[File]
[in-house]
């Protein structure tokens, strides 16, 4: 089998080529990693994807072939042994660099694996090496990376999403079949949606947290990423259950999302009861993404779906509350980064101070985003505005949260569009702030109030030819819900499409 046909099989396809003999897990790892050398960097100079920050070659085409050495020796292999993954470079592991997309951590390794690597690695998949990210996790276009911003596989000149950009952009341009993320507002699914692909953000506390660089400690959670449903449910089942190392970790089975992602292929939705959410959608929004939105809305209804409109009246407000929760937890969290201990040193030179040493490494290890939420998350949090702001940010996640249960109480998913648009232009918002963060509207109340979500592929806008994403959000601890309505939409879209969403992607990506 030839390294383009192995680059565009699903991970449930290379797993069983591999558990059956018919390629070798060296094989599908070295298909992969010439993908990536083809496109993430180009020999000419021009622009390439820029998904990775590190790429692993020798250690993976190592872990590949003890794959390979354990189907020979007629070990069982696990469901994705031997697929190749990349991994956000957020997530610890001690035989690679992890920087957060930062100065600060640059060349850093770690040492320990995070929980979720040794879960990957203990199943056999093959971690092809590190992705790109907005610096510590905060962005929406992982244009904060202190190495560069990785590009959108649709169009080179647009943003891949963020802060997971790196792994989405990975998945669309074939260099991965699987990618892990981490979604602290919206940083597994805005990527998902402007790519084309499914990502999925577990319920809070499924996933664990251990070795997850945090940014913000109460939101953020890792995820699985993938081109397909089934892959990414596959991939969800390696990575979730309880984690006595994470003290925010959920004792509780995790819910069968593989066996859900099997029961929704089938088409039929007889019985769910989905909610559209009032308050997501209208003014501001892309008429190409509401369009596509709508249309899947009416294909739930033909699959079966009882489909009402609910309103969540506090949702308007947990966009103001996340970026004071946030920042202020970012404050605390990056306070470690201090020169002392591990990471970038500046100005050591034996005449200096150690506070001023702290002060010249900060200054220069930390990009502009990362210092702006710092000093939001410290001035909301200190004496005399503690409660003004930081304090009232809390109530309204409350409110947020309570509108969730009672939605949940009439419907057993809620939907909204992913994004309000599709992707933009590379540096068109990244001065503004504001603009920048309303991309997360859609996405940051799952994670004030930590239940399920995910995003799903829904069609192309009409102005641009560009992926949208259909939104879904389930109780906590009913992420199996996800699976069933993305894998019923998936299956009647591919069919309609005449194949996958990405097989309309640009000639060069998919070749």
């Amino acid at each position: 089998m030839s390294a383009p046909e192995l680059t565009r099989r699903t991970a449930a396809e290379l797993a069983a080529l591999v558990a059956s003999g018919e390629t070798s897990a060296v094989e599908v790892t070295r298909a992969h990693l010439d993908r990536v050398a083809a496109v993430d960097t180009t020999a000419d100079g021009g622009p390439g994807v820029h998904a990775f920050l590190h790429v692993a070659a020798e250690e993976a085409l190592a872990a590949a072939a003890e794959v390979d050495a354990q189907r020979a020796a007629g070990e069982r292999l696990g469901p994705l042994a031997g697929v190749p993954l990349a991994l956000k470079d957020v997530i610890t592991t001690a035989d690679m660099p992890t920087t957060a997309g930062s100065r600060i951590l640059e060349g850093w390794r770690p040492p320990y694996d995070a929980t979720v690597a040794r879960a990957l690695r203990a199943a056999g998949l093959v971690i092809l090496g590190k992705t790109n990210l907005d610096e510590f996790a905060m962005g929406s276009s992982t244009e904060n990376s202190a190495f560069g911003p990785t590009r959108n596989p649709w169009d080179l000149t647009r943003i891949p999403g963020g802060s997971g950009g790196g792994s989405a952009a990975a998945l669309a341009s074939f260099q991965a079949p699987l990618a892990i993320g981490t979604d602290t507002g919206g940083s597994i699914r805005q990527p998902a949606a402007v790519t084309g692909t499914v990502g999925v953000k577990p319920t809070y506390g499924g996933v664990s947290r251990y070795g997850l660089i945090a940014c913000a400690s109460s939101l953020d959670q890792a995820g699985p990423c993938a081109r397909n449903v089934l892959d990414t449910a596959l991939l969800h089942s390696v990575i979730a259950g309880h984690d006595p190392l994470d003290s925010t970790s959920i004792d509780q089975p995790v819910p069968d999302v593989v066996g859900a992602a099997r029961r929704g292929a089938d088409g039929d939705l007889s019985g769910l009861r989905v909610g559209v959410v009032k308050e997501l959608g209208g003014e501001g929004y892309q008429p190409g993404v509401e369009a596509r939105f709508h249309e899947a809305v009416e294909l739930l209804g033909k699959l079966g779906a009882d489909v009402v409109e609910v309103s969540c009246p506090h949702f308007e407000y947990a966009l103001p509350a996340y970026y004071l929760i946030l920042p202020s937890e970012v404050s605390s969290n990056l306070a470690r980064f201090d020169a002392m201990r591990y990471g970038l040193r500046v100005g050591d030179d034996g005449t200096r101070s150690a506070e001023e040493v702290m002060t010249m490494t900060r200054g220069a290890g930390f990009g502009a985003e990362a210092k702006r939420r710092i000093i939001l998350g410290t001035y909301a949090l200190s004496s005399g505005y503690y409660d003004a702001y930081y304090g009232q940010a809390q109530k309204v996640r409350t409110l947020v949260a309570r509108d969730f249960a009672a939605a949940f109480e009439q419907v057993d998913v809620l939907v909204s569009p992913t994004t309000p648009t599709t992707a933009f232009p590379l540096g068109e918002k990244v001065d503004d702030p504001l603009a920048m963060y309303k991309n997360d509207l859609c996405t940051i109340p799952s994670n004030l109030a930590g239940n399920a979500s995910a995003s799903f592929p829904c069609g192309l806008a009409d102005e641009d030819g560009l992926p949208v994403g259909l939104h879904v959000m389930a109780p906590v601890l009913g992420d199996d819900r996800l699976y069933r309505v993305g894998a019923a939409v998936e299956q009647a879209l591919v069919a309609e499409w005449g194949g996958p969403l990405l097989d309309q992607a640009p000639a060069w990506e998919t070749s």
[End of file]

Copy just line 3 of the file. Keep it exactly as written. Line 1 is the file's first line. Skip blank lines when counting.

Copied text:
């Amino acid at each position: 089998m030839s390294a383009p046909e192995l680059t565009r099989r699903t991970a449930a396809e290379l797993a069983a080529l591999v558990a059956s003999g018919e390629t070798s897990a060296v094989e599908v790892t070295r298909a992969h990693l010439d993908r990536v050398a083809a496109v993430d960097t180009t020999a000419d100079g021009g622009p390439g994807v820029h998904a990775f920050l590190h790429v692993a070659a020798e250690e993976a085409l190592a872990a590949a072939a003890e794959v390979d050495a354990q189907r020979a020796a007629g070990e069982r292999l696990g469901p994705l042994a031997g697929v190749p993954l990349a991994l956000k470079d957020v997530i610890t592991t001690a035989d690679m660099p992890t920087t957060a997309g930062s100065r600060i951590l640059e060349g850093w390794r770690p040492p320990y694996d995070a929980t979720v690597a040794r879960a990957l690695r203990a199943a056999g998949l093959v971690i092809l090496g590190k992705t790109n990210l907005d610096e510590f996790a905060m962005g929406s276009s992982t244009e904060n990376s202190a190495f560069g911003p990785t590009r959108n596989p649709w169009d080179l000149t647009r943003i891949p999403g963020g802060s997971g950009g790196g792994s989405a952009a990975a998945l669309a341009s074939f260099q991965a079949p699987l990618a892990i993320g981490t979604d602290t507002g919206g940083s597994i699914r805005q990527p998902a949606a402007v790519t084309g692909t499914v990502g999925v953000k577990p319920t809070y506390g499924g996933v664990s947290r251990y070795g997850l660089i945090a940014c913000a400690s109460s939101l953020d959670q890792a995820g699985p990423c993938a081109r397909n449903v089934l892959d990414t449910a596959l991939l969800h089942s390696v990575i979730a259950g309880h984690d006595p190392l994470d003290s925010t970790s959920i004792d509780q089975p995790v819910p069968d999302v593989v066996g859900a992602a099997r029961r929704g292929a089938d088409g039929d939705l007889s019985g769910l009861r989905v909610g559209v959410v009032k308050e997501l959608g209208g003014e501001g929004y892309q008429p190409g993404v509401e369009a596509r939105f709508h249309e899947a809305v009416e294909l739930l209804g033909k699959l079966g779906a009882d489909v009402v409109e609910v309103s969540c009246p506090h949702f308007e407000y947990a966009l103001p509350a996340y970026y004071l929760i946030l920042p202020s937890e970012v404050s605390s969290n990056l306070a470690r980064f201090d020169a002392m201990r591990y990471g970038l040193r500046v100005g050591d030179d034996g005449t200096r101070s150690a506070e001023e040493v702290m002060t010249m490494t900060r200054g220069a290890g930390f990009g502009a985003e990362a210092k702006r939420r710092i000093i939001l998350g410290t001035y909301a949090l200190s004496s005399g505005y503690y409660d003004a702001y930081y304090g009232q940010a809390q109530k309204v996640r409350t409110l947020v949260a309570r509108d969730f249960a009672a939605a949940f109480e009439q419907v057993d998913v809620l939907v909204s569009p992913t994004t309000p648009t599709t992707a933009f232009p590379l540096g068109e918002k990244v001065d503004d702030p504001l603009a920048m963060y309303k991309n997360d509207l859609c996405t940051i109340p799952s994670n004030l109030a930590g239940n399920a979500s995910a995003s799903f592929p829904c069609g192309l806008a009409d102005e641009d030819g560009l992926p949208v994403g259909l939104h879904v959000m389930a109780p906590v601890l009913g992420d199996d819900r996800l699976y069933r309505v993305g894998a019923a939409v998936e299956q009647a879209l591919v069919a309609e499409w005449g194949g996958p969403l990405l097989d309309q992607a640009p000639a060069w990506e998919t070749s």